Nebraska Chapter of the American Fisheries Society Annual Meeting February 14 – 15, 2012 Ak-Sar-Ben Aquarium Schedule at a glance February 14, 2012 8:00 – 12:00 am Registration and poster set-up 9:00 – 10:30 am Keynote presentations 10:30 – 10:50 am Break 10:50 – 12:20 pm Oral Presentations 12:20 – 1:20 pm Lunch 1:20 – 3:00 pm Oral Presentations 3:00 – 3:30 pm Break 3:30 – 5:00 pm Business Meeting 5:00 – 6:00 pm Social / Poster Session 6:00 Dinner 7:30 Auction February 15, 2012 8:30 – 9:50 am Oral Presentations 9:50 – 10:10 am Break 10:10 – 11:30 am Oral Presentations 11:30 – 12:00 pm Meeting wrap-up and poster take-down Lunch (not provided) Contributed oral presentations (see Abstracts for list of co-authors) February 14, 2012 9:00 am Source water protection and the farm bill. – Brett Lorenzen 9:45 am Land management, habitat improvement, and biological change: time for change?– Don Huggins 10:50 am Geomorphology and instream habitat associations of shovelnose sturgeon in the lower Platte River, NE. – Jeremy Hammen 11:10 am Update on Nebraska’s regional fish tissue monitoring program. – Greg Michl 11:30 am Movement patterns of plains topminnow, Fundulus sciadicus, in Nebraska lotic systems. – David Schumann 11:50 am Do common carp deserve their bad reputation? – Mark Kaemingk 1:20 pm Using LP hook timers to understand the dynamics of trotline catches in a large river.– Kirk Steffensen 1:40 pm Size-dependent scaling of ontogenetic diet shifts in an age-0 piscivore. – Christopher Uphoff 2:00 pm Mud pies: Is direct ingestion of sediment-bound endocrine disrupting compounds a significant route of exposure in fish? – Lindsey Knight 2:20 pm Just go with the flow: documenting sturgeon use of the lower Missouri River floodplain. – Michael Archer 2:40 pm The freshwater mussels of Nebraska. – Steve Schainost February 15, 2012 8:30 am Spatial and temporal variation in catch rates following trout stocking. – Dustin Martin 8:50 am Assessment of fish presence and distribution in floodplains during a high water event on the Missouri River. – Dane Pauley 9:10 am A mobile application for the identification of different types of fish species. – Shankar Lakshmanan 9:30 am Bioassessment of the wadeable streams and rivers of Nebraska using a posteriori classifications. – Thomas Heatherly 10:10 am Missouri River habitat assessment and monitoring program: larval fish, benthic macroinvertebrates and water quality of constructed off-channel habitats during a high water event within the channelized Missouri River. – Schuyler Sampson 10:30 am The influence of hatching date on recruitment dynamics of bluegill. – Kristopher Stahr 10:50 am Comparing predator functional density and bioenergetics modeling to estimate stocked yellow perch consumption. – Seth Lundgren 11:10 am Sturgeon growth characteristics: the good, the bad, and the ugly. – Martin Hamel Contributed poster presentations Channel catfish population estimates in the lower Platte River, Nebraska.– Aaron Blank Movement of big river fish in the Missouri and Platte Rivers.– Jeremy Grauf The distribution of six species of concern in Nebraska headwater streams.– Kelly Turek Evaluation of PIT tag retention from two tagging locations in juvenile pallid sturgeon.– Martin Hamel Floodplain habitat use of large river fishes.– Nicholas Hogberg Length distributions of channel catfish that were available, harvested and caught at an urban reservoir.– Chris Wiley Modeling effects of predation and deformation on eggs of walleye Sander vitreus at Red Willow Reservoir, Nebraska.– R. A. Kill Assessing zebra mussel habitat suitability in Nebraska reservoirs.– Danielle Haak Interactions between juvenile bluegill (Lepomis macrochirus) and yellow perch (Perca flavescens) for prey and habitat resources in a natural lake.– Aaron Andrews Characteristics of bluegill nesting colonies within a Nebraska sandhill lake.– Kristopher Stahr Decline in the fish community in the Niobrara River at Agate Fossil Beds National Monument following establishment of northern pike (Esox lucius).– Dr. Richard Stasiak Missouri River sauger and the flood of 2012.– Brandon Eder Food habits of pallid and shovelnose sturgeon utilizing the Missouri River floodplain.– J. David Adams Impacts of fish predation on Platte River caddisfly (Ironquia plattensis) populations in Nebraska.– Michael Cavallaro Partitioning angler effort in a complex system.– Christopher ChizinskiNow some of you may wish to see a little more detail and if you wish here is the Nebraska Chapter AFS website, http://nebraskaafs.org/ , and you can take a look at abstracts of all of those papers here, http://nebraskaafs.org/abstracts-and-agenda-2012-meeting/ . Yes, there are a lot of things that will be of interest to Nebraska anglers, so dig into those abstracts if you wish. Just keep in mind that these were professional presentations made at a professional meeting of pointy-headed fish biologists and other resource professionals. Unless you are familiar with the state of the science, you may see things in the abstracts that do not make sense. I can probably answer questions, just keep in mind the intended audience of those abstracts. And, as I said earlier, given time I will get around to telling you about some of the things that would be of particular interest to Nebraska anglers. I hope folks and especially anglers understand that the management of our fish and fisheries resources in this country is based on science. I believe it is important that Nebraska anglers and fishing license buyers understand that there are a bunch of professional scientists working with Nebraska’s fish, water, and fisheries resources. Many of us at times hear comments from Nebraska anglers that we should find out what the pointy-heads in some other state are doing with the implication that those biologists in other states know what they are doing. In fact, we sometimes joke with each other that all the “good” biologists obviously work in some other state. I hope Nebraska anglers realize that our fisheries professionals here in Nebraska are very much current and well-versed in the state of the science. We frequently attend professional meetings with fisheries professionals from our own and other states; we are very much aware of what others are doing and how well it has worked and they are very much aware of what we are doing and how those things have worked. Science is always advancing, always learning, and you have a bunch of excellent pointy-heads right here in Nebraska that are part of it!!!! Oh yes, you could also say that there was a bunch of dorky, “geeks” that did not have anything better to do on Valentine’s Day than get together to have a meeting, socialize, and have an auction to raise some money. But, we had a lot of fun doing it! Besides, haven’t you heard that “geek is the new sheik”? outdoornebraska.ne.gov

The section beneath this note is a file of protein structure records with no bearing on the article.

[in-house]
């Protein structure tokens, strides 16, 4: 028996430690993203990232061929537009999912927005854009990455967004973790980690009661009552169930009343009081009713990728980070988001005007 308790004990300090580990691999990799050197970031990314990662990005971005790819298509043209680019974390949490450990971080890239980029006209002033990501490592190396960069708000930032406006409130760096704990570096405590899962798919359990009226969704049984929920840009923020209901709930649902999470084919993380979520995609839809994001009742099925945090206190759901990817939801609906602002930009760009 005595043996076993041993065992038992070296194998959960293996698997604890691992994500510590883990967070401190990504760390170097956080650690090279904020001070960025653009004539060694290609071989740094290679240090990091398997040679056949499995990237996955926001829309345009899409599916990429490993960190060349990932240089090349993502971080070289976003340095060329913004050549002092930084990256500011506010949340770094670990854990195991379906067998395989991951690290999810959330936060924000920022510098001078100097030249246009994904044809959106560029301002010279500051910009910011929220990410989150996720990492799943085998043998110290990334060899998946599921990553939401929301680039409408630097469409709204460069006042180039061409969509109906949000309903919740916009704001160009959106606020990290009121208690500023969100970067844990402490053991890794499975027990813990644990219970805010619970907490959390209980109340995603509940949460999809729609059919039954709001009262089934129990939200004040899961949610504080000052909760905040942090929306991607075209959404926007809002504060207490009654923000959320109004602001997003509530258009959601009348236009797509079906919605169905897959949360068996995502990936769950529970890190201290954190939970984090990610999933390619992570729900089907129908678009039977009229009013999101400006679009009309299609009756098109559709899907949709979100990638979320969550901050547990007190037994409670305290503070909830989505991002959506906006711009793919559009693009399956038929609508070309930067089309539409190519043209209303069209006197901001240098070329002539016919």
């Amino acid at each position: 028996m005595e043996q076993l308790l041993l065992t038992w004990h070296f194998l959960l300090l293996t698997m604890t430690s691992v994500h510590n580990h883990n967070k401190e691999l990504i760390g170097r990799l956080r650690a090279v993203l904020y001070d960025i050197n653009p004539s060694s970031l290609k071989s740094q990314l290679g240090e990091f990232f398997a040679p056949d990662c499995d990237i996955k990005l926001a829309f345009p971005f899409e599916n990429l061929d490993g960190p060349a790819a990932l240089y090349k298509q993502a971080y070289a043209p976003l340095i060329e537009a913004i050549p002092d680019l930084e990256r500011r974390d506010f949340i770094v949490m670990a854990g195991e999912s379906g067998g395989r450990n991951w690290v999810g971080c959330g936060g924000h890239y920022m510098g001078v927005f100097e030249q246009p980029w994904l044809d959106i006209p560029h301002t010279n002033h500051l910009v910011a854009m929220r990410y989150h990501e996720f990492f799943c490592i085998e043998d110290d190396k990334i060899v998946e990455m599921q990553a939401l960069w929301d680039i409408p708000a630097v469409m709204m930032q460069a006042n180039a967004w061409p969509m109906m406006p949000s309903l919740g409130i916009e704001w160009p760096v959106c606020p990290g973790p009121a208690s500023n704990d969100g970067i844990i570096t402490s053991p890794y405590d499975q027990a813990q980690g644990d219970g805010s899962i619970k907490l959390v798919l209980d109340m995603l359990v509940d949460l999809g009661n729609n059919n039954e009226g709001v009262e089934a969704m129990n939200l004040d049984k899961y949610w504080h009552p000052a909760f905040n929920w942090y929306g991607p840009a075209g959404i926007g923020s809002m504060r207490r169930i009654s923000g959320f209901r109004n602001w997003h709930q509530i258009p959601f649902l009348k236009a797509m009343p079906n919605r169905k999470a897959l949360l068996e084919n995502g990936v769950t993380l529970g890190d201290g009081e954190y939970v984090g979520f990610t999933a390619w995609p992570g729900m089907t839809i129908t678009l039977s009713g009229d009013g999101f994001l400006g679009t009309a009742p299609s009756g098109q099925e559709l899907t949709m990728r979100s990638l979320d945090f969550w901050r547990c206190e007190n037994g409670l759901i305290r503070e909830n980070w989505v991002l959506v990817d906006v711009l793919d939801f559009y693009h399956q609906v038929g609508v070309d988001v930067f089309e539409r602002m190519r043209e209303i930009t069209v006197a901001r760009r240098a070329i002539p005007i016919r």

Cue the theme song: Blinded Me with Science by Thomas Dolby . The past two days I have been at the annual meeting of the Nebraska Chapter of the American Fisheries Society. The American Fisheries Society, AFS, is THE professional society for pointy-headed fish biologists, http://www.fisheries.org/afs/ . The Nebraska Chapter AFS is our local, state chapter. We get together once a year, typically in February, conduct some business and catch up on what every one has been doing. I estimate that we had 80+ fisheries professionals in attendance this year including folks from the Nebraska Game & Parks Commision, Nebraska’s Department of Environmental Quality, Nebraska Public Power District, The Nature Conservancy, University of Nebraska–Omaha, University of Nebraska–Kearney, University of Nebraska–Lincoln, South Dakota State University, U.S. Army Corps of Engineers, and I am sure others that I am forgetting. Our meeting consists mostly of oral presentations of the work Nebraska fisheries professionals have been conducting. I take lots of notes at these meetings and usually learn tons of things that would make good blog posts. I will get around to telling you about some of those things in the coming weeks. For now, let me just show you the agenda, titles of the “papers” that were presented orally and those that were presented in poster format.